Grady Mathews of Sage Partners, who handles office leasing for vendors in northwest Arkansas, said there has been an uptick in companies either bringing in or expanding their teams. He believes the small-store initiative has opened up the supplier market.

“I feel like a lot of people are speculating a little bit, as we are on the real estate side, because of Wal-Mart’s push to increase their small-format stores — they’re talking about 2,000 over the next how many years,” Mathews said. “They’re talking about 2,000 stores, and that could mean a full additional team for a vendor. We have not heard that officially from anyone. It is interesting that the addition of employees in offices that are expanding correlates pretty closely with Wal-Mart’s announcement. That can be a big driver of the office market.”

It’s clear in how Walmarts are saturating the marketplace that the company believes it can increase market share by increasing opportunities to shop. West Fayetteville, for example, is home to a Supercenter along with two Neighborhood Markets about 3 to 4 miles away and another one scheduled for construction.

“You’re going to pass one on the way home,” Winchester said. “A year ago, you wouldn’t have.” Jones said, “It strengthens the market share. It’s encouraging consumers to do more shopping.”

Prairie Grove Mayor Sonny Hudson was hopeful Wal-Mart would open a larger Neighborhood Market in his town before the company settled on a 14,000-SF Express that opened at the same time as the one in Gentry. Prairie Grove, with a population of more than 4,000, couldn’t support a Supercenter, the nearest of which is about 15 miles away in west Fayetteville, but it has no problems keeping a small store hopping.

Just recently, Hudson said, one of his administrators drove to the Walmart and had to circle the parking lot twice before finding a spot. “The only problem is it needs to be bigger,” Hudson said.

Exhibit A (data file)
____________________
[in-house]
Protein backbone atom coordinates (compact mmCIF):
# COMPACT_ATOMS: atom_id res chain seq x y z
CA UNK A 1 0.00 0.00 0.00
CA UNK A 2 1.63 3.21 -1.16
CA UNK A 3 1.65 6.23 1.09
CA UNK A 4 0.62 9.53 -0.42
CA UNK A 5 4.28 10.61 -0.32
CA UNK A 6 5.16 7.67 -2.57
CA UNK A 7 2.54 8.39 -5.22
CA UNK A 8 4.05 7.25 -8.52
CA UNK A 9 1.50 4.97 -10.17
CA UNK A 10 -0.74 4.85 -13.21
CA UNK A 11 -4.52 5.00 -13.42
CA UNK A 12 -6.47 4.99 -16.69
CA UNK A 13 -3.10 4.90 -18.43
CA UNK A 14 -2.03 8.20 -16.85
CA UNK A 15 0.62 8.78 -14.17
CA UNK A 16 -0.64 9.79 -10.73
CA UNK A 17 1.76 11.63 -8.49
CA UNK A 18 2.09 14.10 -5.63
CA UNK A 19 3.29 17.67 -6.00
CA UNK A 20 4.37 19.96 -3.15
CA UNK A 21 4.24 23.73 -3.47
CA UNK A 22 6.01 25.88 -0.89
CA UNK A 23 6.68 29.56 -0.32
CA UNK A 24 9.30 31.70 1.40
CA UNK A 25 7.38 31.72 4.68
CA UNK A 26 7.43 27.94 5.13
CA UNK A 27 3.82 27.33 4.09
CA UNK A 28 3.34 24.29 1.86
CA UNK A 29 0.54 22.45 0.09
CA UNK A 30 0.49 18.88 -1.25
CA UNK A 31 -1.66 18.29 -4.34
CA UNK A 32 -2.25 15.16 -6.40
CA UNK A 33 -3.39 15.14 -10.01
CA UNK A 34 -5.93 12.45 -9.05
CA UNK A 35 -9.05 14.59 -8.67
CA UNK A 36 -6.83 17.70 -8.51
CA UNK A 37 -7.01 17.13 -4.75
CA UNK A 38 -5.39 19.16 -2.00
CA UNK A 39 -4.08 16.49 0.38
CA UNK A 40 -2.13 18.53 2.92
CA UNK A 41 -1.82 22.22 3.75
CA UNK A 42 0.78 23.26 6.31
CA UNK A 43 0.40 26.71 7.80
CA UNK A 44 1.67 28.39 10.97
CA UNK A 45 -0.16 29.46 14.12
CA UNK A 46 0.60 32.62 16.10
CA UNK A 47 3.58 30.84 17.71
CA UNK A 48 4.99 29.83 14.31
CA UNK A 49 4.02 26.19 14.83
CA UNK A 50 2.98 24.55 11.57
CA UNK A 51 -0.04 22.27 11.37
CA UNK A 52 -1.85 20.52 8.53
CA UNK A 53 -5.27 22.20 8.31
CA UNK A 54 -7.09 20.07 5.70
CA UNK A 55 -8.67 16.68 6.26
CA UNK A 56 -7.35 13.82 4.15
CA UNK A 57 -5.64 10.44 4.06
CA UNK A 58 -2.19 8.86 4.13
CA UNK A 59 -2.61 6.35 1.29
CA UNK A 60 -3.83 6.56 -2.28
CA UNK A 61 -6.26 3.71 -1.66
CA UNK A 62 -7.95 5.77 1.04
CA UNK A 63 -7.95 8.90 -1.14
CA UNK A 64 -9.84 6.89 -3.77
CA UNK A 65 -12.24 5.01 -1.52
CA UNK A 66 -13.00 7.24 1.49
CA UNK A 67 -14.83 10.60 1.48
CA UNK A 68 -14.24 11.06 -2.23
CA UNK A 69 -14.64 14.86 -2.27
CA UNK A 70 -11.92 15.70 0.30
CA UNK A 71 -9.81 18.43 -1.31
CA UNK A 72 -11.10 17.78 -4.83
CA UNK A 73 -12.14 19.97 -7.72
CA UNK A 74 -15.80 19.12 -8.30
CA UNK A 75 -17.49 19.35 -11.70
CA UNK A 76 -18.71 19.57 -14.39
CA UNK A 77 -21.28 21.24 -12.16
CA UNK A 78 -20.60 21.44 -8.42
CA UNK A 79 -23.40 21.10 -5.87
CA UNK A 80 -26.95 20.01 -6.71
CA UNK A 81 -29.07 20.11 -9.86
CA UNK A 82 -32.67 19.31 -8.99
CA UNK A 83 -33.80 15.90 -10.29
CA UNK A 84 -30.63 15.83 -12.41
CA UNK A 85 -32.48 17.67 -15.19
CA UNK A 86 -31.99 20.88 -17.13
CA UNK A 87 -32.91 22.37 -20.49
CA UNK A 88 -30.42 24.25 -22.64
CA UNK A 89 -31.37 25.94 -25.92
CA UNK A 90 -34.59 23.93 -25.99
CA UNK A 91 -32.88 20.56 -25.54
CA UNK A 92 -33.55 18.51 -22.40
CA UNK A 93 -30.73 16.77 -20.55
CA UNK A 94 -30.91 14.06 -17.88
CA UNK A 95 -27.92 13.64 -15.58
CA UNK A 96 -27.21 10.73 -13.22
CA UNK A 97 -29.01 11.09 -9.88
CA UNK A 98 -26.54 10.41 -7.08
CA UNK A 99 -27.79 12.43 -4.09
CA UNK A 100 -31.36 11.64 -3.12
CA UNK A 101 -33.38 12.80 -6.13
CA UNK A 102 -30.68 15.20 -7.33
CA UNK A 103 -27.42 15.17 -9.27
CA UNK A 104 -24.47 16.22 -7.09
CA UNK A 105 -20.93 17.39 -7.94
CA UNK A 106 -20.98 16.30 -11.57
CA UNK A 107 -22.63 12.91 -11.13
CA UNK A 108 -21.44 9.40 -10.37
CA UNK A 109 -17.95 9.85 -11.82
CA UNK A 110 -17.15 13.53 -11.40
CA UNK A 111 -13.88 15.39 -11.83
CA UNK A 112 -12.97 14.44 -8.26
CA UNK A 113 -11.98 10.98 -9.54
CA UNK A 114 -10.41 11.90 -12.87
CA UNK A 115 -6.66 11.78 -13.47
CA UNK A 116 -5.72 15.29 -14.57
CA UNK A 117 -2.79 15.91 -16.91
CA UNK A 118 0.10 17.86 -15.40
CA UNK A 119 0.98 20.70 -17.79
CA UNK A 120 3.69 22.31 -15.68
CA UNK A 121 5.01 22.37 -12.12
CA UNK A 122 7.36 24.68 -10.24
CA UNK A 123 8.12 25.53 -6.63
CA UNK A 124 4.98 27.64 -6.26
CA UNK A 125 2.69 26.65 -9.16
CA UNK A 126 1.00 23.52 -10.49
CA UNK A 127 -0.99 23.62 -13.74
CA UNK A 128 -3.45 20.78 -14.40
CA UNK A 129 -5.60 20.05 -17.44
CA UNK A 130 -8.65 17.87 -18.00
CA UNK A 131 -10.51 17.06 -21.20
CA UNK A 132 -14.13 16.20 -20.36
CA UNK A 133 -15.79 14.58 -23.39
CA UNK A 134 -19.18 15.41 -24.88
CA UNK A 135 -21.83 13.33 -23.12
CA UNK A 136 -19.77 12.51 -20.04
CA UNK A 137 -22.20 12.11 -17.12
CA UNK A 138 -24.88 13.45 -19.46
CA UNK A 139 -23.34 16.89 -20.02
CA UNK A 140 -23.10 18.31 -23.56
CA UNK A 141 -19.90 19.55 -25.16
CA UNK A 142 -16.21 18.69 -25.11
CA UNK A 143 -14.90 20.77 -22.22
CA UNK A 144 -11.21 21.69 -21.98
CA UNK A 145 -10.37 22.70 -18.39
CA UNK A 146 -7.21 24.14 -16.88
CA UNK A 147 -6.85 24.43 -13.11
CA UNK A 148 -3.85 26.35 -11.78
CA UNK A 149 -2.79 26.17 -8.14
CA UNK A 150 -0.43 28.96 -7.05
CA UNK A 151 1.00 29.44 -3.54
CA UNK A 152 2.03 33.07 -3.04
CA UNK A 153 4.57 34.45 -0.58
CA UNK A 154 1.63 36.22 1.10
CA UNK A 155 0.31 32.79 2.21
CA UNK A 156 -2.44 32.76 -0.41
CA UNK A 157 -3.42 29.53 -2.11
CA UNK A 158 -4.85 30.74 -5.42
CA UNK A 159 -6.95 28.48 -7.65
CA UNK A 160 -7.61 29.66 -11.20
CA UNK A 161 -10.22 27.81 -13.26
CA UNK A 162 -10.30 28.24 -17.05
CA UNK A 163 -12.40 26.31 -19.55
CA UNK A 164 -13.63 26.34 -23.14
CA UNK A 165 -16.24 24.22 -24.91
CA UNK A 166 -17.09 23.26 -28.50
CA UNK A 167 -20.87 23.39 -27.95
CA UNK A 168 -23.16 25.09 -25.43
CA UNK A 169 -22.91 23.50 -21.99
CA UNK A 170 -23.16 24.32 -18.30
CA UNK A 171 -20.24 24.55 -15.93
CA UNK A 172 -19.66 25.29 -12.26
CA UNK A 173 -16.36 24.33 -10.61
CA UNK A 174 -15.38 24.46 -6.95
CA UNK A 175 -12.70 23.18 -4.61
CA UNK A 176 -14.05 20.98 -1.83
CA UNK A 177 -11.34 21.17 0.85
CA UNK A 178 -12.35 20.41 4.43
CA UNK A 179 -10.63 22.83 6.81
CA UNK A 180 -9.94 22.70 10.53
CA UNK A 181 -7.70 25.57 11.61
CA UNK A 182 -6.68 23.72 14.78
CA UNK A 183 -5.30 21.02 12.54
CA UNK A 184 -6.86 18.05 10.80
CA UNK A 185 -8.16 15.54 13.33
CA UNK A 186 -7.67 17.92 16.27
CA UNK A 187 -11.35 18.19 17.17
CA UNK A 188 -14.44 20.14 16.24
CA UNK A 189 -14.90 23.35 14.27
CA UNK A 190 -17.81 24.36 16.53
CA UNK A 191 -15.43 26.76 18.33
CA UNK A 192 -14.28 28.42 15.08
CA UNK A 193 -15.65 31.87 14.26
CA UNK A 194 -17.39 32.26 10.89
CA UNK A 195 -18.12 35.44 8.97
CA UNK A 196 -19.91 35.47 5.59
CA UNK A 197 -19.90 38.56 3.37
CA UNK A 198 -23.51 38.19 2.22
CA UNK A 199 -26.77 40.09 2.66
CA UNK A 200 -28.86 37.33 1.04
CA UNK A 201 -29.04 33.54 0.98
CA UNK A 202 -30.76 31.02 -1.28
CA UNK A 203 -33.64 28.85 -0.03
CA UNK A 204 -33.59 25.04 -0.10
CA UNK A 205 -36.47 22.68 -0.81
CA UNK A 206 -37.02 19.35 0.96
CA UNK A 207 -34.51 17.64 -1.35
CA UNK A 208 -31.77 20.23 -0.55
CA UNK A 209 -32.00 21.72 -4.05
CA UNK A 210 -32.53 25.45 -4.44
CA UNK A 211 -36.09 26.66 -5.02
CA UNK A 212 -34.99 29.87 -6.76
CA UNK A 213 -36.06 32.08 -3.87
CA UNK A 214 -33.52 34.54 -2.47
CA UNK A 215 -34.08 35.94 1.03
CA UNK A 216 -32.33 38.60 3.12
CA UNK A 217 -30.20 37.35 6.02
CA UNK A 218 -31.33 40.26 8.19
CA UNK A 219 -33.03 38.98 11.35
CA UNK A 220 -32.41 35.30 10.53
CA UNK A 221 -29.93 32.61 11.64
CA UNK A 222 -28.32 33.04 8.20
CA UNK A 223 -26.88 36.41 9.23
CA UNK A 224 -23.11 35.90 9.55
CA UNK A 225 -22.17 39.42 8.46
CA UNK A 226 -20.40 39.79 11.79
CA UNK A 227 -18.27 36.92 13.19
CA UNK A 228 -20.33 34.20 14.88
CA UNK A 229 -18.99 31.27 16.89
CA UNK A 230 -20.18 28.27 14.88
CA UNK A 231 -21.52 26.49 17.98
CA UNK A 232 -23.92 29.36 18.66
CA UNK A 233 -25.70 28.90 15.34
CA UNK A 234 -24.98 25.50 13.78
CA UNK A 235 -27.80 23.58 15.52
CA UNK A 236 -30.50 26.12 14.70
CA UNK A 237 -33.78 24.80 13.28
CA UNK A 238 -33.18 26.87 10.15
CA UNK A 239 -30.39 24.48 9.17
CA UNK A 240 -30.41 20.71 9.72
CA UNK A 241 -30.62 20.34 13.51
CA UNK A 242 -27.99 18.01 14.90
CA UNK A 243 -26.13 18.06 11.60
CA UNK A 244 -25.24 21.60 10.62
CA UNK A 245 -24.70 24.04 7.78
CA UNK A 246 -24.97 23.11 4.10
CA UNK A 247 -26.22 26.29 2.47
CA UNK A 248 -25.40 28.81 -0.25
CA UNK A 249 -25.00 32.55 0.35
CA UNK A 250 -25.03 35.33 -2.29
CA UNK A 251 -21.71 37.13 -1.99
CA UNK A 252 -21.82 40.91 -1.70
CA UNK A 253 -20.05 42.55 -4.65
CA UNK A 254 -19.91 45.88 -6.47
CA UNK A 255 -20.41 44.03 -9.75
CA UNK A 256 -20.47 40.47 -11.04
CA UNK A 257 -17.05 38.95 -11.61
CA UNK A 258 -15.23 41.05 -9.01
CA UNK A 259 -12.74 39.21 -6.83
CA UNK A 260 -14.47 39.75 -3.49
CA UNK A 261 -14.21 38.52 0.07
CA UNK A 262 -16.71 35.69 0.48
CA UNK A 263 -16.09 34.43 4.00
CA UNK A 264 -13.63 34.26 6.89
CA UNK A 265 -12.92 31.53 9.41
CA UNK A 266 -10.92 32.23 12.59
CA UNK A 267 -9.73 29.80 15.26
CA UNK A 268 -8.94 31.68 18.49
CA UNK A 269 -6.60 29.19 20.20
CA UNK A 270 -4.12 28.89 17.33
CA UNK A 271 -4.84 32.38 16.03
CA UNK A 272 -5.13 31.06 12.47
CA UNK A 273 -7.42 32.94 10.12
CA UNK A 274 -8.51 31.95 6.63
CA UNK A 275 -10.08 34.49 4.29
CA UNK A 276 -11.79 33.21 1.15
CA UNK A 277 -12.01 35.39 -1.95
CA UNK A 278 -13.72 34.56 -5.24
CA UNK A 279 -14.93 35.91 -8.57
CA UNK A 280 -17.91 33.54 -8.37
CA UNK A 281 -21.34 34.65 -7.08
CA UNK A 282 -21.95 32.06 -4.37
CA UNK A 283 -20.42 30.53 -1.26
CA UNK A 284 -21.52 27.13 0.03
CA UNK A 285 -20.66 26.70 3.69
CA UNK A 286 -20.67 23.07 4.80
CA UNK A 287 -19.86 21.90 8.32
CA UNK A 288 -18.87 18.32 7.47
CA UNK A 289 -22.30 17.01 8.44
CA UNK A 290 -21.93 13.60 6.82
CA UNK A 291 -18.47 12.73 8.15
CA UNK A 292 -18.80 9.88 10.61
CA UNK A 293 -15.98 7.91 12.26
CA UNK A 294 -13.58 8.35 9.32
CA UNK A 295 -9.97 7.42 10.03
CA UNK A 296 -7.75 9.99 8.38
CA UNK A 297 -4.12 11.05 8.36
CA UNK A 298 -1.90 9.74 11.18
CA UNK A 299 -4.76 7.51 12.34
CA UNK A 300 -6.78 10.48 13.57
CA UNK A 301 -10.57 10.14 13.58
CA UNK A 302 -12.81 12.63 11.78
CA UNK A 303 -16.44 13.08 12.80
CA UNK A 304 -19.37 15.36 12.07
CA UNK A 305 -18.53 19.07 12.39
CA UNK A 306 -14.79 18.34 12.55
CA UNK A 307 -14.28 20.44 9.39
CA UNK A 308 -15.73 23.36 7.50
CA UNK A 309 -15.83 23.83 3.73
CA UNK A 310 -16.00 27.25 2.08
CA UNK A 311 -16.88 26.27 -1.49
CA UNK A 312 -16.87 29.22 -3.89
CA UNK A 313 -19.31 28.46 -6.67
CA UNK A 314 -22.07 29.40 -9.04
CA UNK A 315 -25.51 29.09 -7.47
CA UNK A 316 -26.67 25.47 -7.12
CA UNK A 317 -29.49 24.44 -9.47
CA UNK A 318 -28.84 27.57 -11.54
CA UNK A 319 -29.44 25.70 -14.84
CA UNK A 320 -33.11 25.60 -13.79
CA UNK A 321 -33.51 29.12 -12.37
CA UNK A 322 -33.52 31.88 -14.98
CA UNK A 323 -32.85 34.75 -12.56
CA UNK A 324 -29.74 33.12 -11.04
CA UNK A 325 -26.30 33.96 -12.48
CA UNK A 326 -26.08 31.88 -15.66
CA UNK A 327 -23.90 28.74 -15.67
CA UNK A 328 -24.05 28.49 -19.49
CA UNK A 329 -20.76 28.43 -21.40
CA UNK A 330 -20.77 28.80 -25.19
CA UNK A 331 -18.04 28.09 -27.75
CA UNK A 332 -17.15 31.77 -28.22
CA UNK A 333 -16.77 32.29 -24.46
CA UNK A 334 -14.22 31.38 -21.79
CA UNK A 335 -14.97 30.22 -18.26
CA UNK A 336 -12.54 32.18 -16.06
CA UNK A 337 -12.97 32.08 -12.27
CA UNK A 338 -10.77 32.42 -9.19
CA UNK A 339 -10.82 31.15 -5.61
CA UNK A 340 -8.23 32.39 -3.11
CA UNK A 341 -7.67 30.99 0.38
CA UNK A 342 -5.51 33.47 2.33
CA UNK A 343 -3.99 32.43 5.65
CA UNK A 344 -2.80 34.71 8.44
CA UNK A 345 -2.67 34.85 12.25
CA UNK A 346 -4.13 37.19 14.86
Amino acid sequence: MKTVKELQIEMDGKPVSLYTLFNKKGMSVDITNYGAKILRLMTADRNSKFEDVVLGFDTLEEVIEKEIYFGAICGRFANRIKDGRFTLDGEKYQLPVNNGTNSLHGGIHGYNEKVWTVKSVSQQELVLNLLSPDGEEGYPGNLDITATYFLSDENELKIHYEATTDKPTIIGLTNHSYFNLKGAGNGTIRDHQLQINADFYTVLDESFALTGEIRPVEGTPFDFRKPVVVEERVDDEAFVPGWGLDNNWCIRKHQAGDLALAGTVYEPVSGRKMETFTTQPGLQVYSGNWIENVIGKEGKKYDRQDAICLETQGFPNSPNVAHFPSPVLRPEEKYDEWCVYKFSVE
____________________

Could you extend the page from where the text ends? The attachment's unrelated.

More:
Hudson said sales tax revenue has risen since the Walmart opened. Revenue has increased from $893,720 in 2011 to a little more than $1 million in 2014, an increase of more than 10 percent, as Hudson said the city had predicted.

Not only that, Hudson said, but the area in west Prairie Grove where the Walmart is located has benefited. The Walmart was opened in front of a growing residential subdivision, and Hudson said other businesses are in discussions with the city to move into the area.

Dale Reed, the president of the Prairie Grove Chamber of Commerce and a city councilman, said Walmart’s presence is important because a recently completed highway bypass took much traffic away from the city. Walmart’s success has come even though it’s not on the bypass, and other local businesses aren’t complaining.

“They’re definitely a cornerstone,” Reed said. “Businesses tell us, ‘We love being next to a Walmart.’ They bring a lot of traffic. They’re a magnet.”

Farmington’s Neighborhood Market, 3 or so miles from a Supercenter, opened last August as part of a building phase that saw the town get a Domino’s Pizza, a Casey’s General Store and a Kum & Go. Studies have shown that as many as 26,000 cars a day drive through Farmington, and now those drivers have places to stop if they want to buy something.

“It was a matter of realizing these two formats could exist in the same communities,” Jones said. “It’s really about a cohesive strategy. It’s the best of both worlds. We’re not having to sacrifice anything of what we’re providing the customer. We’re just giving it to them in a different box.”

The smaller stores obviously offer less merchandise than Supercenters, and generally focus more on groceries and staple items. Through its e-commerce division, which Wal-Mart is also emphasizing, the company can ship, for free, any merchandise ordered off its website to any of its stores.

Don’t want to go all the way into a Supercenter to pick up a television or a bicycle? Order it online and then pick it up at the local neighborhood market when you go to get milk and eggs.

“Our customers want things in a convenient manner and they want to be able to get things quickly,” Jones said. “It’s really just about listening to what customers are saying.”